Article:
Installing Raspbian 10 on a Raspberry Pi Zero/3/4

Getting Started

Raspberry Pi Zero W

In my home lab I have a Raspberry Pi 4, a Raspberry Pi 3 B+, and a Raspberry Pi Zero W (thanks Graham!). Setting up and configuring these is pretty straightforward, I primarily followed the instructions from the but I thought I’d add my notes for easier reference. The instructions are fairly similar for each, so I’m going to focus on the Raspberry Pi Zero W.

Installing the Base Image

While I generally prefer straight Debian, the Raspberry Pi platform is best supported by the Debian-derived Raspbian distro. I used the Raspbian Buster Lite base image to keep it minimal.

I flashed the image onto a 32 gig microSD card with Balena Etcher for OSX.

With my microSD card ready I plugged in my mini-HDMI adapter and HDMI cable, a micro-B OTG USB hub and a USB keyboard and USB ethernet cable and booted into Raspbian.

Configuring Raspbian

The default user/password combination on Raspbian is pi and raspberry, which you’ll want to immediately change with passwd.

I then used the built-in raspi-config command to enable SSH and to configure the hostname, wifi, timezone and locale.

sudo raspi-config

I then copied over my SSH key so I wouldn’t need to use my password when logging in.

ssh-copy-id pi@


Now that I was able to SSH over and sudo to root, there were a few final steps. Raspbian has the swap configured, which isn’t very useful on a system booting off an SD card.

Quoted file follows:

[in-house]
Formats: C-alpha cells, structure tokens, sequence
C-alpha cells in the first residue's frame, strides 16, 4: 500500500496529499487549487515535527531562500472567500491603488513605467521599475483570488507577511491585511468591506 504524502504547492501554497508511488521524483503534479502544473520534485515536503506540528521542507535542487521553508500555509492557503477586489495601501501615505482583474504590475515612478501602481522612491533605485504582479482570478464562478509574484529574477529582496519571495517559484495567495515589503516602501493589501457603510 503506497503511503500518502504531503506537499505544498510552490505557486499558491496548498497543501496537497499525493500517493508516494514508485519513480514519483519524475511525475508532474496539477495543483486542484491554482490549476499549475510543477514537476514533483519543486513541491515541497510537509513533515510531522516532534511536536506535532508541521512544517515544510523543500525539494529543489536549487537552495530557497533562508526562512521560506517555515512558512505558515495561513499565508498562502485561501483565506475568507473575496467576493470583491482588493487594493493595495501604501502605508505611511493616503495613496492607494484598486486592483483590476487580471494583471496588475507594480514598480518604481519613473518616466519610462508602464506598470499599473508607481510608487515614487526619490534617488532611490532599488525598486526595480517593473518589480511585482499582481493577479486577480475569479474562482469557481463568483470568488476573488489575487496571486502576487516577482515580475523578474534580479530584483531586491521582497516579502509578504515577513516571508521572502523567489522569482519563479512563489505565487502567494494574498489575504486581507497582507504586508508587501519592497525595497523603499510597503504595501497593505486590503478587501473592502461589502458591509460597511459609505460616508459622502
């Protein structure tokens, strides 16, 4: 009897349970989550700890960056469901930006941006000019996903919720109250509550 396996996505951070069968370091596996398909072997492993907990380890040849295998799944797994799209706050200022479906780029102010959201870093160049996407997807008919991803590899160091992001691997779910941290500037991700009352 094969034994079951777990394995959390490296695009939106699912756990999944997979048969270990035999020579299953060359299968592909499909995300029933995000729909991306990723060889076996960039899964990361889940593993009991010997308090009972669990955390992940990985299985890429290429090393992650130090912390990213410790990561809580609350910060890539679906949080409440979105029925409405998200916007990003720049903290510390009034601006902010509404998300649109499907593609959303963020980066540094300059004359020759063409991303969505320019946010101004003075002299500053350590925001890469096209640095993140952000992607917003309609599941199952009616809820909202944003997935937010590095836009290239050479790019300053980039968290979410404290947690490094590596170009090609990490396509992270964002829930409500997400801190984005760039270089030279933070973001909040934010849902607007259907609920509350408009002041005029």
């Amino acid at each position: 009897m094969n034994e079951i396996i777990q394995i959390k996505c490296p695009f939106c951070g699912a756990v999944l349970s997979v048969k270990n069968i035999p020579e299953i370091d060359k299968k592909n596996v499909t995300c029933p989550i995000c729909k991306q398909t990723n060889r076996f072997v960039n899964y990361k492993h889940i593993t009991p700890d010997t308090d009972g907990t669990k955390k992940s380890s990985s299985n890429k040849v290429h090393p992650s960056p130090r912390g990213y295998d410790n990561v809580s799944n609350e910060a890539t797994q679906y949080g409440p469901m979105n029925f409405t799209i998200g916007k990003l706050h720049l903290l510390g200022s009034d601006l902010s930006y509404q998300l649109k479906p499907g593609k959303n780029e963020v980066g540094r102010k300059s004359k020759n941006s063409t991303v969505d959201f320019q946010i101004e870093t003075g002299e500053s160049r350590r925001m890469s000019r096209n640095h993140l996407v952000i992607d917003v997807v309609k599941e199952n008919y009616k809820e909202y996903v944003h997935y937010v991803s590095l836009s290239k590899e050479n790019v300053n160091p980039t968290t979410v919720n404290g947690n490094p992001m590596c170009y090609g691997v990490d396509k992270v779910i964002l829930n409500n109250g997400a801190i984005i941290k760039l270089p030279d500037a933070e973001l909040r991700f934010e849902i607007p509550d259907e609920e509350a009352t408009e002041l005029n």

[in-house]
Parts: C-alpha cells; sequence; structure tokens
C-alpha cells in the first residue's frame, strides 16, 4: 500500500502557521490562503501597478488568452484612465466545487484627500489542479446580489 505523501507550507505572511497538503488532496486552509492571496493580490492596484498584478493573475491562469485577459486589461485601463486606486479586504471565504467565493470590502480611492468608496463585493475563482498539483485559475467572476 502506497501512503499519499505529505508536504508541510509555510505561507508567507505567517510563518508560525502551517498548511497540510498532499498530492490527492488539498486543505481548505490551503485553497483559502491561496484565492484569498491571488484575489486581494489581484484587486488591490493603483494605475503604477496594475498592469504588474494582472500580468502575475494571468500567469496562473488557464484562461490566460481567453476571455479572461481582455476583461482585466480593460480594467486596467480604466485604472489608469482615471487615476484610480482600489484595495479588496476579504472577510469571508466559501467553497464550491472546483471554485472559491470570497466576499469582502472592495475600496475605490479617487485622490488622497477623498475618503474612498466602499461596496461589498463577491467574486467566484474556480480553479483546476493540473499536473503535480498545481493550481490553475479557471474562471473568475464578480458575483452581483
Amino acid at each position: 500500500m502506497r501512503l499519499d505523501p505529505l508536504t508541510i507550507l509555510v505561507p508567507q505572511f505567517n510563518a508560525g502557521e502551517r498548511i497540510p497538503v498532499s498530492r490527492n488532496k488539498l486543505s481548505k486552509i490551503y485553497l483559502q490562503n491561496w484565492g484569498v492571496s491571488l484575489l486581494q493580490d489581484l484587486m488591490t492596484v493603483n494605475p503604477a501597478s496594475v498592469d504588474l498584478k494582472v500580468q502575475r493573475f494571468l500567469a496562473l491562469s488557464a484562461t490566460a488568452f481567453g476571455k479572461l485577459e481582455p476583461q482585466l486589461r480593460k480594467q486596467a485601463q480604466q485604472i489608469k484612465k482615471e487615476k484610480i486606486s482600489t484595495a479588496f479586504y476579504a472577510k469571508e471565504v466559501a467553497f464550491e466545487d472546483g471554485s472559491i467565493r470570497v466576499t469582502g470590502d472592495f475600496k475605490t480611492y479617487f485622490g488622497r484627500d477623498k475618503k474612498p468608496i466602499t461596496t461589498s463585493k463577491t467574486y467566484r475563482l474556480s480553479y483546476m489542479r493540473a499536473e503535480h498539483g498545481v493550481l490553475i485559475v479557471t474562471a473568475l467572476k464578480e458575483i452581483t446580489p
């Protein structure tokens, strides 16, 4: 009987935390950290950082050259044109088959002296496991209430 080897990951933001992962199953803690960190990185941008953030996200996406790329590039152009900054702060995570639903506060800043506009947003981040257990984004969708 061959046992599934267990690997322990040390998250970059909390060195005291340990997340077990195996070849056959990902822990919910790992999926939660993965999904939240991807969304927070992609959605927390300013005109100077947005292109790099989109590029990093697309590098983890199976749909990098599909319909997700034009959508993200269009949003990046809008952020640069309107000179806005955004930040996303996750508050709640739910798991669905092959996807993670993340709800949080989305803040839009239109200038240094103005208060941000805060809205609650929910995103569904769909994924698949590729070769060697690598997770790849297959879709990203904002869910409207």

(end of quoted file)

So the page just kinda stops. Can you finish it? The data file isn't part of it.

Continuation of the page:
dphys-swapfile swapoff
dphys-swapfile uninstall
update-rc.d dphys-swapfile remove
apt-get remove dphys-swapfile

To ensure the latest versions of the base install:

apt-get update
apt-get upgrade

Then I rebooted the box and unplugged the ethernet, video, and keyboard. It was now on my network via wifi and ready to be remotely administered.

GPU Memory Usage

Because my systems are used primarily has headless servers, I’ve configured them to use less GPU memory by setting


in the /boot/config.txt. I do this in the mattray::raspberrypi recipe used by all of my Raspbian systems.

Raspbian sets the file /etc/ to


in an attempt to support both the 6l and 7l ARMHF platforms. This breaks the Chef 32-bit ARM builds on Raspbian so I have replaced this line with

echo /usr/lib/arm-linux-gnueabihf/ > /etc/

on the Raspberry Pi 3 and 4 and

echo /usr/lib/arm-linux-gnueabihf/ > /etc/

on the Raspberry Pi Zero.